ICD-9 Diagnosis Code 897.0

Amput below knee, unilat

Diagnosis Code 897.0

ICD-9: 897.0
Short Description: Amput below knee, unilat
Long Description: Traumatic amputation of leg(s) (complete) (partial), unilateral, below knee, without mention of complication
This is the 2014 version of the ICD-9-CM diagnosis code 897.0

Code Classification
  • Injury and poisoning
    • Open wound of lower limb (890-897)
      • 897 Traumatic amputation of leg(s) (complete) (partial)

Information for Patients

Leg Injuries and Disorders

Your legs are made up of bones, blood vessels, muscles, and other connective tissue. They are important for motion and standing. Playing sports, running, falling, or having an accident can damage your legs. Common leg injuries include sprains and strains, joint dislocations, and fractures.

These injuries can affect the entire leg, or just the foot, ankle, knee, or hip. Certain diseases also lead to leg problems. For example, knee osteoarthritis, common in older people, can cause pain and limited motion. Problems in your veins in your legs can lead to varicose veins or deep vein thrombosis.

  • Blount's disease
  • Bowlegs
  • Common peroneal nerve dysfunction
  • Femoral nerve dysfunction
  • Femur fracture repair - discharge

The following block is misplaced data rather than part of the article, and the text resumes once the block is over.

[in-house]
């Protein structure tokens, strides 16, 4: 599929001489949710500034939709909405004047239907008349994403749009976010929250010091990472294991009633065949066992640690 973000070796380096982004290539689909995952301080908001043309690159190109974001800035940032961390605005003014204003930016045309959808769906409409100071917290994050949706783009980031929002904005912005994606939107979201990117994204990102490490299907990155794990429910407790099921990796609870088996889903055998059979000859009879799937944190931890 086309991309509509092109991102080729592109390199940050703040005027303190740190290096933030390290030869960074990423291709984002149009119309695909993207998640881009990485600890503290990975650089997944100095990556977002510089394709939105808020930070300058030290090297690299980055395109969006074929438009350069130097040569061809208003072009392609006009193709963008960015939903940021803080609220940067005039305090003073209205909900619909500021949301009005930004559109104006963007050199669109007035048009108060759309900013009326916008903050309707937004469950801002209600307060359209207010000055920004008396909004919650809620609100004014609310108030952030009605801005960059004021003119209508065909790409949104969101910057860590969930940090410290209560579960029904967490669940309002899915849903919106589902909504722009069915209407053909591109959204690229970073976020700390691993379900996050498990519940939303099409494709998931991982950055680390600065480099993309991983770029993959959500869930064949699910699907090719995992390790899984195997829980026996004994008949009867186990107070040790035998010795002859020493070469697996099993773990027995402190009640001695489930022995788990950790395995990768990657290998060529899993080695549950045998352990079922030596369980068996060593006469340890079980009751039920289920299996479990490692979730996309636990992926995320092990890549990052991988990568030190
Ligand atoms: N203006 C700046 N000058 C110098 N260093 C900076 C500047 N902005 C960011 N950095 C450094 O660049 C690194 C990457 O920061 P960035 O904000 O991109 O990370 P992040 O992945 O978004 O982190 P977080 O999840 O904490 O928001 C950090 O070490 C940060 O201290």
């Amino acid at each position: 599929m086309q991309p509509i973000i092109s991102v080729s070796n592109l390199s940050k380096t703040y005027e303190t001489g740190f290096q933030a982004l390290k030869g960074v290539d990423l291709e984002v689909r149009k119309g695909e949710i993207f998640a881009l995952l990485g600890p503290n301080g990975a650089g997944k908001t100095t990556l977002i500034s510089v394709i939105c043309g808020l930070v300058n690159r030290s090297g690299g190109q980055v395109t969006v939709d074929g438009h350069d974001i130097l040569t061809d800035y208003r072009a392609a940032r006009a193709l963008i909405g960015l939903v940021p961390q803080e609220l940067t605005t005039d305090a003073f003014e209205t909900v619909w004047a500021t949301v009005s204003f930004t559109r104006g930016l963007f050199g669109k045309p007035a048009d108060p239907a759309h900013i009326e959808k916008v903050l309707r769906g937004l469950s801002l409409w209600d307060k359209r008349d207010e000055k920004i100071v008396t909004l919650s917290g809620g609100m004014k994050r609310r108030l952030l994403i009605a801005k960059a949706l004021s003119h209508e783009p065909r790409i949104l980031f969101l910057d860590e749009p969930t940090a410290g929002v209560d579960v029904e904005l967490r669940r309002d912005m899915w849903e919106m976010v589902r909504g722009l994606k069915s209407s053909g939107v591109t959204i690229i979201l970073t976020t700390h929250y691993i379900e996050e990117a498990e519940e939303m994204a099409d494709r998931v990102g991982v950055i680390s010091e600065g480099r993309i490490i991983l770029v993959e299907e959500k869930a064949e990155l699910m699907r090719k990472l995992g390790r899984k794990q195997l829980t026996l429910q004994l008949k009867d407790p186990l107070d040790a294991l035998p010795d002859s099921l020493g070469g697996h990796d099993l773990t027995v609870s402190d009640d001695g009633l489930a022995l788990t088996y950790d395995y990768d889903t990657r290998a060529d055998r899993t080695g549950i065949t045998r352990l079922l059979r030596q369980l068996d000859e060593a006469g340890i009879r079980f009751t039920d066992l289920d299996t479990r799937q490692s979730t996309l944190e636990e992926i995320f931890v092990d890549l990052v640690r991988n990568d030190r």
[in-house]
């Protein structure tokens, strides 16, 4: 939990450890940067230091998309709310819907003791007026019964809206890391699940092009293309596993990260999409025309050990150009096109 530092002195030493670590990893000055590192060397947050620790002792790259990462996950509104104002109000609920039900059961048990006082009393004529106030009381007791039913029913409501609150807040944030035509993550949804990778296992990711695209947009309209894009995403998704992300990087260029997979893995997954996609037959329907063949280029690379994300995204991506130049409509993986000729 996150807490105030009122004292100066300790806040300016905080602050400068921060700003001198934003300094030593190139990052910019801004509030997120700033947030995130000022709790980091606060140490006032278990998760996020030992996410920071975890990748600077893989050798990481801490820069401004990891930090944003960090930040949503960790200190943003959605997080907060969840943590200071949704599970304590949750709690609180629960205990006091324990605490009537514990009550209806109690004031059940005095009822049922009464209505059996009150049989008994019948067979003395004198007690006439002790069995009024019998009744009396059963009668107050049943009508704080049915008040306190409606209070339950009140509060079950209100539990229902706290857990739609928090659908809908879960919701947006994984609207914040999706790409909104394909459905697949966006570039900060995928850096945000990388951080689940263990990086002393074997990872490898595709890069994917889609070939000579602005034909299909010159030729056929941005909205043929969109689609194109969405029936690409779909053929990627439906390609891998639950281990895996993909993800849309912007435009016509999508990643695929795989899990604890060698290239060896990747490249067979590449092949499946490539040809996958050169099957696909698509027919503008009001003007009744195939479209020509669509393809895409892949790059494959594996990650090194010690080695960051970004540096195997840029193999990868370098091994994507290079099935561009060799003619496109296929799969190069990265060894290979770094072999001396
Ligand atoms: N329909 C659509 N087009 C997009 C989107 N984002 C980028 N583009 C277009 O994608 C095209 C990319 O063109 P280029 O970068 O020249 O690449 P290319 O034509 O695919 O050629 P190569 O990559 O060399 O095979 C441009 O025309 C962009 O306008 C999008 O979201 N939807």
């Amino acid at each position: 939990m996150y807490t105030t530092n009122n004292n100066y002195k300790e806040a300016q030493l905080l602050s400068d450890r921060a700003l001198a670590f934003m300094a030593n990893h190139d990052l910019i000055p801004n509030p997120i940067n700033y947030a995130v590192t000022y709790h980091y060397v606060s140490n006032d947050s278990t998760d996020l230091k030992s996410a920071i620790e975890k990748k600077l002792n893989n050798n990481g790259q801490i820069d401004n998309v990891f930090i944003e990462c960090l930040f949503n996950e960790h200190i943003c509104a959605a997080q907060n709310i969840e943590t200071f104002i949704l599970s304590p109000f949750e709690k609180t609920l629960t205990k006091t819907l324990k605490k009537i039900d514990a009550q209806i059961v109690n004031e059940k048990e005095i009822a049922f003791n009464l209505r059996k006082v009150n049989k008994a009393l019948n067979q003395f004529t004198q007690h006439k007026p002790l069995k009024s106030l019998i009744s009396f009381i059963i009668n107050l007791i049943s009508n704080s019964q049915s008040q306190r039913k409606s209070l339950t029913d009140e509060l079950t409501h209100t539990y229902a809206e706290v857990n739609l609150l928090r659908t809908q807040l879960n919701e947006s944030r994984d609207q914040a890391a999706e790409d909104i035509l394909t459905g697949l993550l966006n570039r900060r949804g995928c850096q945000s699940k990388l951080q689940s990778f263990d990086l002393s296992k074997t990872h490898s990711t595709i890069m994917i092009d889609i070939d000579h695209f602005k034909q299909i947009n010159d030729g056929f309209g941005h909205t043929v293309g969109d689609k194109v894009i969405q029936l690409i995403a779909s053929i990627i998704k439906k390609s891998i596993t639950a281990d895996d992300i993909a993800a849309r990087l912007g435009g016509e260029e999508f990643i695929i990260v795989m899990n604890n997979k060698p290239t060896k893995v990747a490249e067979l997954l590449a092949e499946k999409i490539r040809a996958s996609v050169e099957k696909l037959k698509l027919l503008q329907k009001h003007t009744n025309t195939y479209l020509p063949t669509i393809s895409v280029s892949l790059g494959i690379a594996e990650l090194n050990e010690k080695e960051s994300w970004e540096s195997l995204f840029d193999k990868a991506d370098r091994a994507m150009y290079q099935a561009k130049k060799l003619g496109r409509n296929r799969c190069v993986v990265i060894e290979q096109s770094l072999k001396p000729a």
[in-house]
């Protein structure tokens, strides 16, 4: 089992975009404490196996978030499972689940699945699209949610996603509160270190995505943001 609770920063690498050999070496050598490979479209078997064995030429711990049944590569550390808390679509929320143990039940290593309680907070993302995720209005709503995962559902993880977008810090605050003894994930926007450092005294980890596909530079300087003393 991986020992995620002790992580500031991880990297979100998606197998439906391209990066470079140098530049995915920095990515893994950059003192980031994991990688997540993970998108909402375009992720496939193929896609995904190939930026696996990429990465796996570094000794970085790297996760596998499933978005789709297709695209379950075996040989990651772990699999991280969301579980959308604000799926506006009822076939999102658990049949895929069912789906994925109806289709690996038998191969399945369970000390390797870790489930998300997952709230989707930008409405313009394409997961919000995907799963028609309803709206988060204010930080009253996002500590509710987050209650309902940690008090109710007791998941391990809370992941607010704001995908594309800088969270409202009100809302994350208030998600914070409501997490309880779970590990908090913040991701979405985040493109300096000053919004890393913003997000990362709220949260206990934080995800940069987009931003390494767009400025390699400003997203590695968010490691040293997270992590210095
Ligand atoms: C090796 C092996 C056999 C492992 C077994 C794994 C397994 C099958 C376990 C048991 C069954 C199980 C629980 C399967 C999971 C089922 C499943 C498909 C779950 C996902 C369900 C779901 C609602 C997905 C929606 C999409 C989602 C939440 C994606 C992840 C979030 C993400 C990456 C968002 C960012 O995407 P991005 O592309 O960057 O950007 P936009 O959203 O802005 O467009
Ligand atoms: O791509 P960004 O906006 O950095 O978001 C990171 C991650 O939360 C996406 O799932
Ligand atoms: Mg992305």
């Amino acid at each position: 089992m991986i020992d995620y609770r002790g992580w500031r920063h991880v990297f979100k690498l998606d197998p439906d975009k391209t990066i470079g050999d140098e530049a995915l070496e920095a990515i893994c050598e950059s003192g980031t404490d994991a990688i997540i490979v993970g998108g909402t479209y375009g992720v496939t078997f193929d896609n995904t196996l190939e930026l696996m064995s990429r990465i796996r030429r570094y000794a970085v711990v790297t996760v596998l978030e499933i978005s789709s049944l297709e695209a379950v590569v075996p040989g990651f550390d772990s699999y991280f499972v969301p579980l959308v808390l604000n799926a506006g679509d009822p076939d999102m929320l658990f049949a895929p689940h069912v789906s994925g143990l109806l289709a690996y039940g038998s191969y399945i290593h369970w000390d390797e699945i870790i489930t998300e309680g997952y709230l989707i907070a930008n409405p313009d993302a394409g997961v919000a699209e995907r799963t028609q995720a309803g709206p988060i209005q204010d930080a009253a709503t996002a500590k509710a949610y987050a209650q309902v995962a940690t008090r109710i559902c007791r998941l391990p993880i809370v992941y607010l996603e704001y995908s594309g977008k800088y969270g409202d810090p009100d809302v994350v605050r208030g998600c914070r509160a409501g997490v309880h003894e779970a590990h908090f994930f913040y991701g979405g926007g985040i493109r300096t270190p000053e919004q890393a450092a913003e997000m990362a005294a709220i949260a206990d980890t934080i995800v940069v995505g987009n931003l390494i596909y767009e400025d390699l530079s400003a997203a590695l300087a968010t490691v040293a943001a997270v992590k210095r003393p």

• Foot, leg, and ankle swelling
  • Iliotibial band syndrome -- aftercare
  • Ischemic ulcers -- self-care
  • Knock knees
  • Leg CT scan
  • Leg lengthening and shortening
  • Leg or foot amputation
  • Leg pain
  • Shin splints - self-care
  • Skeletal limb abnormalities
  • Tibial nerve dysfunction
  • Venous insufficiency
  • Venous ulcers -- self-care

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Limb Loss

People can lose all or part of an arm or leg for a number of reasons. Common ones include

  • Problems with blood circulation. These may be the result of atherosclerosis or diabetes. Severe cases may result in amputation.
  • Injuries, including from traffic accidents and military combat
  • Cancer
  • Birth defects

Some amputees have phantom pain, which is the feeling of pain in the missing limb. Other physical problems include surgical complications and skin problems, if you wear an artificial limb. Many amputees use an artificial limb. Learning how to use it takes time. Physical therapy can help you adapt.

Recovery from the loss of a limb can be hard. Sadness, anger, and frustration are common. If you are having a tough time, talk to your doctor. Treatment with medicine or counseling can help.

  • Amputation - traumatic
  • Foot amputation - discharge
  • Leg amputation - discharge
  • Leg or foot amputation
  • Leg or foot amputation - dressing change
  • Phantom limb pain

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